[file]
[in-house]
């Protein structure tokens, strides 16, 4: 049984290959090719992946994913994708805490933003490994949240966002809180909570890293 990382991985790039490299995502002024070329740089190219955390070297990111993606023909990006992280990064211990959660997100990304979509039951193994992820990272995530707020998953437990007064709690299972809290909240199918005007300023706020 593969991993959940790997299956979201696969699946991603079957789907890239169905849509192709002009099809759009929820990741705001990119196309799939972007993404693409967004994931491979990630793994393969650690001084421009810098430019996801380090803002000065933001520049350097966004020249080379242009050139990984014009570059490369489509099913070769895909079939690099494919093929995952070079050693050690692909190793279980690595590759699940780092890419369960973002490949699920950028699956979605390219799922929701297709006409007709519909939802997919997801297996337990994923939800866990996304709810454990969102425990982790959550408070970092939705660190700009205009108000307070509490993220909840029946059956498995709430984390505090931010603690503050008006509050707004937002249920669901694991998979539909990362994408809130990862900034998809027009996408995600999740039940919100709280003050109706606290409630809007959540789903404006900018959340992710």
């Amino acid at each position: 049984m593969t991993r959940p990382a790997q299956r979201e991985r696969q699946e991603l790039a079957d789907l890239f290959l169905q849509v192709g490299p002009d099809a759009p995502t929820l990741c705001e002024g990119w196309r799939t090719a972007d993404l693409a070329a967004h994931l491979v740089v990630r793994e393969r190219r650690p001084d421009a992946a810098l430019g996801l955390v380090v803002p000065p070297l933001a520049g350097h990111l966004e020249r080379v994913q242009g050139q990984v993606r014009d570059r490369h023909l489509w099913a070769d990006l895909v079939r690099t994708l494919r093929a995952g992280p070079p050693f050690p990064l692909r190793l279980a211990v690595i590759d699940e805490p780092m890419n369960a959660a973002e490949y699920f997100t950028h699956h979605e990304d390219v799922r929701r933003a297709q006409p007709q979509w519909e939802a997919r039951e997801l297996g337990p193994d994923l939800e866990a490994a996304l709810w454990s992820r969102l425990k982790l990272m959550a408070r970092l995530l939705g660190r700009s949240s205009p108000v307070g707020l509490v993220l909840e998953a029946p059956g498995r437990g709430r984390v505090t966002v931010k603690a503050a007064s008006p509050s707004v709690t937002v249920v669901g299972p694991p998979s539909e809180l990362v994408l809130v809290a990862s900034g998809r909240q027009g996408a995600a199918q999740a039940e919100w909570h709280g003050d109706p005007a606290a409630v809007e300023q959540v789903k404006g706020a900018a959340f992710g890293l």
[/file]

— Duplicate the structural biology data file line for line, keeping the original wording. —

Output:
[in-house]
């Protein structure tokens, strides 16, 4: 049984290959090719992946994913994708805490933003490994949240966002809180909570890293 990382991985790039490299995502002024070329740089190219955390070297990111993606023909990006992280990064211990959660997100990304979509039951193994992820990272995530707020998953437990007064709690299972809290909240199918005007300023706020 593969991993959940790997299956979201696969699946991603079957789907890239169905849509192709002009099809759009929820990741705001990119196309799939972007993404693409967004994931491979990630793994393969650690001084421009810098430019996801380090803002000065933001520049350097966004020249080379242009050139990984014009570059490369489509099913070769895909079939690099494919093929995952070079050693050690692909190793279980690595590759699940780092890419369960973002490949699920950028699956979605390219799922929701297709006409007709519909939802997919997801297996337990994923939800866990996304709810454990969102425990982790959550408070970092939705660190700009205009108000307070509490993220909840029946059956498995709430984390505090931010603690503050008006509050707004937002249920669901694991998979539909990362994408809130990862900034998809027009996408995600999740039940919100709280003050109706606290409630809007959540789903404006900018959340992710």
């Amino acid at each position: 049984m593969t991993r959940p990382a790997q299956r979201e991985r696969q699946e991603l790039a079957d789907l890239f290959l169905q849509v192709g490299p002009d099809a759009p995502t929820l990741c705001e002024g990119w196309r799939t090719a972007d993404l693409a070329a967004h994931l491979v740089v990630r793994e393969r190219r650690p001084d421009a992946a810098l430019g996801l955390v380090v803002p000065p070297l933001a520049g350097h990111l966004e020249r080379v994913q242009g050139q990984v993606r014009d570059r490369h023909l489509w099913a070769d990006l895909v079939r690099t994708l494919r093929a995952g992280p070079p050693f050690p990064l692909r190793l279980a211990v690595i590759d699940e805490p780092m890419n369960a959660a973002e490949y699920f997100t950028h699956h979605e990304d390219v799922r929701r933003a297709q006409p007709q979509w519909e939802a997919r039951e997801l297996g337990p193994d994923l939800e866990a490994a996304l709810w454990s992820r969102l425990k982790l990272m959550a408070r970092l995530l939705g660190r700009s949240s205009p108000v307070g707020l509490v993220l909840e998953a029946p059956g498995r437990g709430r984390v505090t966002v931010k603690a503050a007064s008006p509050s707004v709690t937002v249920v669901g299972p694991p998979s539909e809180l990362v994408l809130v809290a990862s900034g998809r909240q027009g996408a995600a199918q999740a039940e919100w909570h709280g003050d109706p005007a606290a409630v809007e300023q959540v789903k404006g706020a900018a959340f992710g890293l």